Shes overcome misogyny, billionaires wrath, and media smears to get to the front of the race, and she brings a special brand of Big Structural Mom Energy
If I was going to invent a dream candidate, she would be grounded in small-town, rural or heartland America but able to hold her own in the citadels of power on the coasts. She would comfort the afflicted with the same passion with which she afflicts the comfortable, and she would understand the causes of those afflictions and have good ideas about how to remedy them. She would be moved by compassion but wouldnt ask us to rely on compassion; she would have tangible strategies for widening our distribution of income, healthcare, education and opportunity, and she would be smart about the intersections of race, gender, class and the rest.
She would have been around long enough to remember that since the 1980s the government has dismantled a lot of systems that made us more safe and more equal, and shed be fresh enough to imagine new ways out of the consequences of that catastrophic dismantling. Also she would have to be funny and have big plans to address climate change. OK, she already exists, and Im talking about Elizabeth Warren. She is, to me, a better candidate for president than I ever expected wed have.
My dream candidate wouldve been a woman of color with all these qualities, and my dreamiest dream candidate would be a woman of color with Medusa hair who could turn the entire Republican Senate to stone with a glance, but Warren is whos left in the race, and she is magnificent, and superheroes from Megan Rapinoe to Roxane Gay agree. Also, she pretty much turned Wells Fargos CEO into stone in a 2016 Senate banking committee hearing, more than a decade after she became one of the most outspoken experts telling Wall Street why its vicious and half a decade after she endorsed Occupy Wall Street. The strength of her candidacy is shown by how shes made it to the front of the race despite misogyny from across the political spectrum, the wrath of the billionaires pouring money and themselves into the race, and the smears and distortions of the mainstream media.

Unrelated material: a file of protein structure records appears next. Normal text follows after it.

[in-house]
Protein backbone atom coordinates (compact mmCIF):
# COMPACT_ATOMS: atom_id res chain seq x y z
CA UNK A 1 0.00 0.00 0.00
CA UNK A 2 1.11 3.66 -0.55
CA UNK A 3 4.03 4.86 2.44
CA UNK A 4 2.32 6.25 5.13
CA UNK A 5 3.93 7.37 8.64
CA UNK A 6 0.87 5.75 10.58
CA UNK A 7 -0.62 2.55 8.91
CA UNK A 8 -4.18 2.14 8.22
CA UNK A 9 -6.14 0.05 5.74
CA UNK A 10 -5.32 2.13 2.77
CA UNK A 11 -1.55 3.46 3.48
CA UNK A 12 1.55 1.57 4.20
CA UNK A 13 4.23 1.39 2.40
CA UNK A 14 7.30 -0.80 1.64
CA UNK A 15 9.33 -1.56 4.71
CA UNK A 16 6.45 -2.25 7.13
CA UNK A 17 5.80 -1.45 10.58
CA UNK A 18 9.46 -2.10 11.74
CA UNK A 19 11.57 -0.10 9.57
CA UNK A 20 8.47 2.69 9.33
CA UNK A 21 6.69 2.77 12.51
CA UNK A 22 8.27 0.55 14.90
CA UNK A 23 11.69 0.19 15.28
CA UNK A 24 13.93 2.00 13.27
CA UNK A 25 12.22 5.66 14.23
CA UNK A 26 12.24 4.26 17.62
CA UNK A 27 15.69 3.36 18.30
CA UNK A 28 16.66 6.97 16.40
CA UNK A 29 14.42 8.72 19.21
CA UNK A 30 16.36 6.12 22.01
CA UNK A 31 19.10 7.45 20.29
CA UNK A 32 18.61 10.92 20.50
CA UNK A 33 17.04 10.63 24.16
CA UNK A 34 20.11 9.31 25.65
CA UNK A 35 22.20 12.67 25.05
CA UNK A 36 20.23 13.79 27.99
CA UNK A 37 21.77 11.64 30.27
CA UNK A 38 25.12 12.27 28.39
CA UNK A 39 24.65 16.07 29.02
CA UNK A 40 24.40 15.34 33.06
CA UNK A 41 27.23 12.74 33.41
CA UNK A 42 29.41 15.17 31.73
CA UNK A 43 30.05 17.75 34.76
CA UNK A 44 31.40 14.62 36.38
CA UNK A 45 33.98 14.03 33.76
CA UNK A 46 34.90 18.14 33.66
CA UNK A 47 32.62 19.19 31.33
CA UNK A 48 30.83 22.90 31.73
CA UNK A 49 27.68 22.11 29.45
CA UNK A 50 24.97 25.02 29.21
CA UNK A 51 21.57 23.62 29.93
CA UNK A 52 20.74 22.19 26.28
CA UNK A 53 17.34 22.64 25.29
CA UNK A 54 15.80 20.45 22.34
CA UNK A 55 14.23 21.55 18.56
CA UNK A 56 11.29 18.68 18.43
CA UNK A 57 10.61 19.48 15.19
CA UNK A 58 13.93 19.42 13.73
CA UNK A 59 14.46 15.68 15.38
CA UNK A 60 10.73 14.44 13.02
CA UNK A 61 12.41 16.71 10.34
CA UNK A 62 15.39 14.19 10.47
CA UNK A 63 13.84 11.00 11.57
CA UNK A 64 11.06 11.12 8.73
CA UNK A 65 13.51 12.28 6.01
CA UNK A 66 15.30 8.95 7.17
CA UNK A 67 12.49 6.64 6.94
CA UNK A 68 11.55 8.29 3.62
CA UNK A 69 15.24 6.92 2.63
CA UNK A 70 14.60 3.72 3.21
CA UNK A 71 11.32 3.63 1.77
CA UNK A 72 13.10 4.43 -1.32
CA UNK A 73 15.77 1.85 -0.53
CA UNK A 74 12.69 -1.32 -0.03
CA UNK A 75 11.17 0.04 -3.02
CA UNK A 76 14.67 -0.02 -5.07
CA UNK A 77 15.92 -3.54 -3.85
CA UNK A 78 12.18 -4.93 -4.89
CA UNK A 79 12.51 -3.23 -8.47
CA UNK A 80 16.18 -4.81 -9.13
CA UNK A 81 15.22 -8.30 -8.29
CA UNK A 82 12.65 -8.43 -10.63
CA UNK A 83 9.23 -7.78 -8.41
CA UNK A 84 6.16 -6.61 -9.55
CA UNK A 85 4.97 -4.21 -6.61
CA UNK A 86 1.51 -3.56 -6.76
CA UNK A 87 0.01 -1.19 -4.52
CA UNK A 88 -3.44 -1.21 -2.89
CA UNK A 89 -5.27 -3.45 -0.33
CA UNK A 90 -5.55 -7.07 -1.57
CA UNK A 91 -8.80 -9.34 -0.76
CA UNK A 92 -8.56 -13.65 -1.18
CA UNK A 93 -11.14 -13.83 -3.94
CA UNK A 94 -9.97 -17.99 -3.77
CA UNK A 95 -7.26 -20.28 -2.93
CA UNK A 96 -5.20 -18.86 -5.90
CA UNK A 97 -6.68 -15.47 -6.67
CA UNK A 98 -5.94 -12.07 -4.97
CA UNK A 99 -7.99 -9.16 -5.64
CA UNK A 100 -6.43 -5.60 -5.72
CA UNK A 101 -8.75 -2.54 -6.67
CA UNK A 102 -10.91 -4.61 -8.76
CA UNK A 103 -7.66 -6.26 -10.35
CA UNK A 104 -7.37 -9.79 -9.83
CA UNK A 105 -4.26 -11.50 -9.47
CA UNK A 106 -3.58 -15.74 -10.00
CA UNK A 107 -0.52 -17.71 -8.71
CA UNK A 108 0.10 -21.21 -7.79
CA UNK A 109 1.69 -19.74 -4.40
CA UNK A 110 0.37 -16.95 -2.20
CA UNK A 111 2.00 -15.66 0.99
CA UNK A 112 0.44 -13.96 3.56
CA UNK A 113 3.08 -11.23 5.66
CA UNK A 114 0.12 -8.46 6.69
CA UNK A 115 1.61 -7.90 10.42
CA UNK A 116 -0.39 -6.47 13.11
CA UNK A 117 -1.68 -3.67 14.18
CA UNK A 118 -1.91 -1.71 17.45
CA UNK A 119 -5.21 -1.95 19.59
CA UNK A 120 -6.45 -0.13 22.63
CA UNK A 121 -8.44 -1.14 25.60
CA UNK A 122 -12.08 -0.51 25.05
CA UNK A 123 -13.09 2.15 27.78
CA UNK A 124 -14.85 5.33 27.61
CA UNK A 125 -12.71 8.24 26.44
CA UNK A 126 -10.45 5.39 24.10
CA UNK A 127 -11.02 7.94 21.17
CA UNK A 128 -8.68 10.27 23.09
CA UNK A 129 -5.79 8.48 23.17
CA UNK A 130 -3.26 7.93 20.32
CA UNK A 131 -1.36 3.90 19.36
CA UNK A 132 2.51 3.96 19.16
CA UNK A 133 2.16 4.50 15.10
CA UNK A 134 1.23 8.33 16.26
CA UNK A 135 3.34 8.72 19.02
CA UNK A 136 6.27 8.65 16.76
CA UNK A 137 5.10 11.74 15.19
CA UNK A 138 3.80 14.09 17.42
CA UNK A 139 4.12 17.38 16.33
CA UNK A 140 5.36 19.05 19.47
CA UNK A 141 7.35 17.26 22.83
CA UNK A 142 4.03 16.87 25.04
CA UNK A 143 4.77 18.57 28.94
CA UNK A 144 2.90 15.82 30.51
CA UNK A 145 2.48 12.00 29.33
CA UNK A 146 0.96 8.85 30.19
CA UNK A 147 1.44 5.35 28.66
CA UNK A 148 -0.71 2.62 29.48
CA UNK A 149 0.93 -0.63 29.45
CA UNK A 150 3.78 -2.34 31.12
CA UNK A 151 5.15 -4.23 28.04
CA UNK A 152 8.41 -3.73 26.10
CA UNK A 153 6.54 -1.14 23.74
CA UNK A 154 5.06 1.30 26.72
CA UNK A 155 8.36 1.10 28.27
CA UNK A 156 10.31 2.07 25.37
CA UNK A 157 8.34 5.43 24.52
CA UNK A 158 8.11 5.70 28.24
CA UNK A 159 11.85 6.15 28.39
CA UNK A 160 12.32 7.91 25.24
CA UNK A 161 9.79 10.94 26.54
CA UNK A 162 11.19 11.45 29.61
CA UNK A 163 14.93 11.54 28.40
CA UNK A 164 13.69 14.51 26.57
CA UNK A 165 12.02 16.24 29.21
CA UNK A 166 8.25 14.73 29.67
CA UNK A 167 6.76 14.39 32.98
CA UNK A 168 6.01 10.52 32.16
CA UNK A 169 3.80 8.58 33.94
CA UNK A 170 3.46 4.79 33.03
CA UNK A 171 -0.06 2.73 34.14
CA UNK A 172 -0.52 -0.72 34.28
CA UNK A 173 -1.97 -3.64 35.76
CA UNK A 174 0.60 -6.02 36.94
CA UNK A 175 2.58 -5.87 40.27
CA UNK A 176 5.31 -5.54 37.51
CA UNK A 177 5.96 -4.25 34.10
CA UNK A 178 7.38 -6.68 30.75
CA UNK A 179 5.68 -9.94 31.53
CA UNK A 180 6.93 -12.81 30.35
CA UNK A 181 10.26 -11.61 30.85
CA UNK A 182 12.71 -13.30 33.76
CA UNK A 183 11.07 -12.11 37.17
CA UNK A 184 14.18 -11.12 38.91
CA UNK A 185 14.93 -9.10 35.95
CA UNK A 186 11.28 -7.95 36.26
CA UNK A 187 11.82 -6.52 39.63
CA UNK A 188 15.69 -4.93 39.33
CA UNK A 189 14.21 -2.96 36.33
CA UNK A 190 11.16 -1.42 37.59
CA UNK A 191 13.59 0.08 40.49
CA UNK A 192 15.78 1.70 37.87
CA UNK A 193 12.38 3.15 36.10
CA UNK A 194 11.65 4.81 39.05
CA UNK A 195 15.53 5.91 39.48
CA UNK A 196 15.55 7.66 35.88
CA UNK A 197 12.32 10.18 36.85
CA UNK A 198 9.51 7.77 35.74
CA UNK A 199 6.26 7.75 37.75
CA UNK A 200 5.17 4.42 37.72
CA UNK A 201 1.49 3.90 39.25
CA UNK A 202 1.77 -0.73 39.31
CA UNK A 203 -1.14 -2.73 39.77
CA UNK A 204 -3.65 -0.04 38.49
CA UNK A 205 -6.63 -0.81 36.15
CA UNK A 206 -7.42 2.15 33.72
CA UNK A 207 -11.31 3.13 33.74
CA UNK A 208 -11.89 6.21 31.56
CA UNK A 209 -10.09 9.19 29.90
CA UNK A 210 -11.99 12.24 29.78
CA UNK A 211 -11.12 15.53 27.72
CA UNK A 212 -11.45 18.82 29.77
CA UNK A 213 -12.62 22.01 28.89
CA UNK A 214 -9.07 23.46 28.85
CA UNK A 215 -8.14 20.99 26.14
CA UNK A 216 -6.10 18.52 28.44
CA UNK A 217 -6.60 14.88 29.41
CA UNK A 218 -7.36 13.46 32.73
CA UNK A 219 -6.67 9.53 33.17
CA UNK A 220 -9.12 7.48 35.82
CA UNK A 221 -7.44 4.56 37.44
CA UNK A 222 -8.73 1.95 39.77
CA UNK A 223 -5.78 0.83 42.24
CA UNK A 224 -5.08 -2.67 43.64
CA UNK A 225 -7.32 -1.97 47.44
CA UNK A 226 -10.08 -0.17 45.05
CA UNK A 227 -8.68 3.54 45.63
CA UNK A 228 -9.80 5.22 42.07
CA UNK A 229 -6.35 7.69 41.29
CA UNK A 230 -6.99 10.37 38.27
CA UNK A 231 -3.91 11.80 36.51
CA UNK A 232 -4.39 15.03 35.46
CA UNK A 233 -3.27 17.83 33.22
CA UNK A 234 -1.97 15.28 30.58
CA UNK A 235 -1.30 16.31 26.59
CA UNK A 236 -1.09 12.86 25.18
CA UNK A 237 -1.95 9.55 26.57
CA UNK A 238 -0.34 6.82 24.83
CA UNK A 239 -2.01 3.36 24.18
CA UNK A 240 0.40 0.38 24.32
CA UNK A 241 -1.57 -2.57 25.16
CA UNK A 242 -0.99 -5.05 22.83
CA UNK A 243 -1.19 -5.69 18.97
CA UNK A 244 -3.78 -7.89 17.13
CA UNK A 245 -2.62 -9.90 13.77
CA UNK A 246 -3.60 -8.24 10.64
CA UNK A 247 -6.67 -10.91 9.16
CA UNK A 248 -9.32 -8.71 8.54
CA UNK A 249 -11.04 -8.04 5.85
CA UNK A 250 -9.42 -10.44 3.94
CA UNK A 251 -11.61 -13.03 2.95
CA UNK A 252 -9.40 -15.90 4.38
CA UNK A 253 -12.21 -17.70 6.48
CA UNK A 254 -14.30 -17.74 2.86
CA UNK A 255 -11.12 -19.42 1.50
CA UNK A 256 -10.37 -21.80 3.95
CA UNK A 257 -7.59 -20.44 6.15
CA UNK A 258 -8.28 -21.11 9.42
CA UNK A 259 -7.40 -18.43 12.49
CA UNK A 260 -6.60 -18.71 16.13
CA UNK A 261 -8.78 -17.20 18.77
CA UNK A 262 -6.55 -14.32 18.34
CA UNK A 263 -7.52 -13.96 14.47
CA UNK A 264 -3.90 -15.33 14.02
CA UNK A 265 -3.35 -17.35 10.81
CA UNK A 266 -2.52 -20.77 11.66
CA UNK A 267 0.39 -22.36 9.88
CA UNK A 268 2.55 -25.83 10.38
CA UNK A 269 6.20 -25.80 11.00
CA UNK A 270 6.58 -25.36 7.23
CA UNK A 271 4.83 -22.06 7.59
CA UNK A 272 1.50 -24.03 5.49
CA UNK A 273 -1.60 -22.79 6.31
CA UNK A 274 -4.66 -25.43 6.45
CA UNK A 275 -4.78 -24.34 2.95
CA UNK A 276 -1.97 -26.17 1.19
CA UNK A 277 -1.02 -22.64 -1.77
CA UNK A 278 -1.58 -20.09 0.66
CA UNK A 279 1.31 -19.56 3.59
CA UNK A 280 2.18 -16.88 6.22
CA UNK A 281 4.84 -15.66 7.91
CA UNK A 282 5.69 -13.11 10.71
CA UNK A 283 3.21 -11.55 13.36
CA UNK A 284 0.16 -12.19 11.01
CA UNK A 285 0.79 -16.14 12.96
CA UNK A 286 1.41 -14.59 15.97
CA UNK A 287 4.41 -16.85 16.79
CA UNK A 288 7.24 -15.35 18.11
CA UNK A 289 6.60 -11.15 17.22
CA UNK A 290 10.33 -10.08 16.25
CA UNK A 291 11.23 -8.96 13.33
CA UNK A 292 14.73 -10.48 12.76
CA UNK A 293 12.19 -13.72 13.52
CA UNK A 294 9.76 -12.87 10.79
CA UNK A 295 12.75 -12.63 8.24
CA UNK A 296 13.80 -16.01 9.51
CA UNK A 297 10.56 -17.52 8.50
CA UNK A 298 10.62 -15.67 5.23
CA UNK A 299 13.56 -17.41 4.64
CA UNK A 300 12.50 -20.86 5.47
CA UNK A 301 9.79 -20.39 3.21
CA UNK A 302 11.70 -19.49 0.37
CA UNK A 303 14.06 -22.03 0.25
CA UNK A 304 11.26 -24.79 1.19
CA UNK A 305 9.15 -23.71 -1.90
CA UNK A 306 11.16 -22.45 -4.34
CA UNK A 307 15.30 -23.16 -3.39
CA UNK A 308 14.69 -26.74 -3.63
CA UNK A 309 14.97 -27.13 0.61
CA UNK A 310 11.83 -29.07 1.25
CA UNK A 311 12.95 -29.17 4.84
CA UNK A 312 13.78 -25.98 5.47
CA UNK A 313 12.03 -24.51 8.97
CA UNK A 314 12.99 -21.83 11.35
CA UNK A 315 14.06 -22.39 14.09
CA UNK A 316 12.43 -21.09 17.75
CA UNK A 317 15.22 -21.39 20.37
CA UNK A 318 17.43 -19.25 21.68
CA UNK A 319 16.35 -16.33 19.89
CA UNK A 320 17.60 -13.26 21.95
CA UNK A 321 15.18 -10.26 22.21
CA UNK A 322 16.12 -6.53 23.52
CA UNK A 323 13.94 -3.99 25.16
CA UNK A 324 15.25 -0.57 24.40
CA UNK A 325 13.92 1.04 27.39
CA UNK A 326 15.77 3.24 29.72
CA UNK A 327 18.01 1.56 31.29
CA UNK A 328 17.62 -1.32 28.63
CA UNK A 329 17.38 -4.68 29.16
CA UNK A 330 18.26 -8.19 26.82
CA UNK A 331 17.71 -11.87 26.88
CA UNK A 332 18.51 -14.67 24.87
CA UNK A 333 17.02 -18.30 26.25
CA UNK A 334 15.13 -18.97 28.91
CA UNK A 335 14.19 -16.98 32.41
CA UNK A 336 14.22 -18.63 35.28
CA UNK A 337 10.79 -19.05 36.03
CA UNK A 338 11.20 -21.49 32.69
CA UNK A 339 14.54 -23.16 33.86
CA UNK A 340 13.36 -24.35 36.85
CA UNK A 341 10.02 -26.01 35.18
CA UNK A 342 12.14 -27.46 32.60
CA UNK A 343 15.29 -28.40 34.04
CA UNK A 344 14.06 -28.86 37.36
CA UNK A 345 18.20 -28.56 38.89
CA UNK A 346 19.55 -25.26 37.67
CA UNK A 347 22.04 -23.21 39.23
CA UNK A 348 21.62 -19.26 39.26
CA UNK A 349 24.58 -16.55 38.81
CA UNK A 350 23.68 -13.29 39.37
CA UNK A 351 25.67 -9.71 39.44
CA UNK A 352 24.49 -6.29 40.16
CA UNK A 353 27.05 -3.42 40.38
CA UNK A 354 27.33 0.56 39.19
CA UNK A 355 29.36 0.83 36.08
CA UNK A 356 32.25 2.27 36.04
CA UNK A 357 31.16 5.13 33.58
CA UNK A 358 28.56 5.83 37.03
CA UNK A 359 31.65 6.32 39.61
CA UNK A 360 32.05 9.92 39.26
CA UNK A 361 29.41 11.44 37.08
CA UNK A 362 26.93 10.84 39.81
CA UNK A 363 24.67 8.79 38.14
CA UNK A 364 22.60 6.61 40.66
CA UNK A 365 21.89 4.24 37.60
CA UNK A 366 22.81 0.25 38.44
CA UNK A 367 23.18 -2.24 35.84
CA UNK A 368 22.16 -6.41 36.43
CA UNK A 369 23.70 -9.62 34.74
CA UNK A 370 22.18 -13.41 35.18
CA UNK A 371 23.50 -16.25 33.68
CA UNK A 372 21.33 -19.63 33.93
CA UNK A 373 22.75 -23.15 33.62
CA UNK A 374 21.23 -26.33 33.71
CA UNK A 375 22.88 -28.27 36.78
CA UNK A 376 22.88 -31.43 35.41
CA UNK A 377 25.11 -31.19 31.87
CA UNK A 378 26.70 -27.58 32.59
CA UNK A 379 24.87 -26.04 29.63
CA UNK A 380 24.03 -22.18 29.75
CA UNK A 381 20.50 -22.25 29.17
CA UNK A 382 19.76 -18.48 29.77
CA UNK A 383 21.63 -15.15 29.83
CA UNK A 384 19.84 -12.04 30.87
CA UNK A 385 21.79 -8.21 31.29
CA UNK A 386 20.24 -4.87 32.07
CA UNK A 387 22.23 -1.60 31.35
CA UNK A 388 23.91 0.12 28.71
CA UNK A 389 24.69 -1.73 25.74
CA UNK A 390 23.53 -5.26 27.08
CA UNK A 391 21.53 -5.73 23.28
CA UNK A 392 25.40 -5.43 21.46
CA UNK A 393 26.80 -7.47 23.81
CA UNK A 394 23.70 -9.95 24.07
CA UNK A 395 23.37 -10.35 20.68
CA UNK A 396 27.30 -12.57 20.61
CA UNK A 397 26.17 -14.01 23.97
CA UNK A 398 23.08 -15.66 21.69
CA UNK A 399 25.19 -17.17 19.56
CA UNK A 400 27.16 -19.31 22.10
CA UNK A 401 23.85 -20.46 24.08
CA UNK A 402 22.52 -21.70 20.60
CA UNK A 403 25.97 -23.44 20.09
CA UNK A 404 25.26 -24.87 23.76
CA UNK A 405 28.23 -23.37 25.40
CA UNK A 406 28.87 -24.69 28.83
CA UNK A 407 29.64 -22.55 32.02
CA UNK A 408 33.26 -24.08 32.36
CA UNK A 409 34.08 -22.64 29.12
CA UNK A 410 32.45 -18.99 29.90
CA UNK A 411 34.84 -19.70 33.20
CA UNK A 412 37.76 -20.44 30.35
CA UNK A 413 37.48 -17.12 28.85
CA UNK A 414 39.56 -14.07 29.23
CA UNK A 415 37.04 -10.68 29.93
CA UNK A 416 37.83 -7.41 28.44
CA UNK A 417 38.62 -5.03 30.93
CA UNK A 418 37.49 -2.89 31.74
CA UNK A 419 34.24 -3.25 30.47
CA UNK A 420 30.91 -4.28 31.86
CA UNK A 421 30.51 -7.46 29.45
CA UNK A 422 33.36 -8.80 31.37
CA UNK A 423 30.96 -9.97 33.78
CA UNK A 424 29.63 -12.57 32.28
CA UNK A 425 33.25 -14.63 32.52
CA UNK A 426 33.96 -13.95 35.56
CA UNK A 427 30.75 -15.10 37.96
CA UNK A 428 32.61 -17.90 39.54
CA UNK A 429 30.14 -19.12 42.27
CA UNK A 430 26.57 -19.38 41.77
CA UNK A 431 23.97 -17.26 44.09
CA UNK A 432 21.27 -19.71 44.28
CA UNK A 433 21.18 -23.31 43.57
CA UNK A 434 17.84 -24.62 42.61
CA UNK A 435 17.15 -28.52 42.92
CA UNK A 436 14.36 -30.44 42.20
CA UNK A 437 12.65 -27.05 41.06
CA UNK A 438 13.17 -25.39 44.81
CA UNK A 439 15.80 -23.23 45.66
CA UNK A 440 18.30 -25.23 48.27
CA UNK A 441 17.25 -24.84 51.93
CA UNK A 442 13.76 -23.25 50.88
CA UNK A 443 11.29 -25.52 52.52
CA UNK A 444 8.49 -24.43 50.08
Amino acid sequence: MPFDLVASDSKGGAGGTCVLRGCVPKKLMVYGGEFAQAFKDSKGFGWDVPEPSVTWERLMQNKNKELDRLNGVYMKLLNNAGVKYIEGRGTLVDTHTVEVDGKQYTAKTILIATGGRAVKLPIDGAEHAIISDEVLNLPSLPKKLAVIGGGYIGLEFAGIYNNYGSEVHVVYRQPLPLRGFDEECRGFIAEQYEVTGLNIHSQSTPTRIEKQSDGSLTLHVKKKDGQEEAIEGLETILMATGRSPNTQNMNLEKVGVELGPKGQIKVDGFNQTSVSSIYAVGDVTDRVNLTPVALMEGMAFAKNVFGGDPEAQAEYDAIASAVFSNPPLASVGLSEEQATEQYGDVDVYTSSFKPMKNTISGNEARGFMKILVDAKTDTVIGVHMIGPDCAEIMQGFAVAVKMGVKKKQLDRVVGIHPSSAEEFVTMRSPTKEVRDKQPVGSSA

Really I see her as a combination of three superpowers: wonkiness, radicalness and what for lack of a better term I would call Big Structural Mom Energy. The wonkiness is how she set new standards in primary campaigns with those famous plans far more detailed, with the costs accounted for, than was usual before she arrived. The depth with which she understands the economic system taxes, banks, bankruptcies, credit cards, home and student loans, redlining is the depth with which she can change it.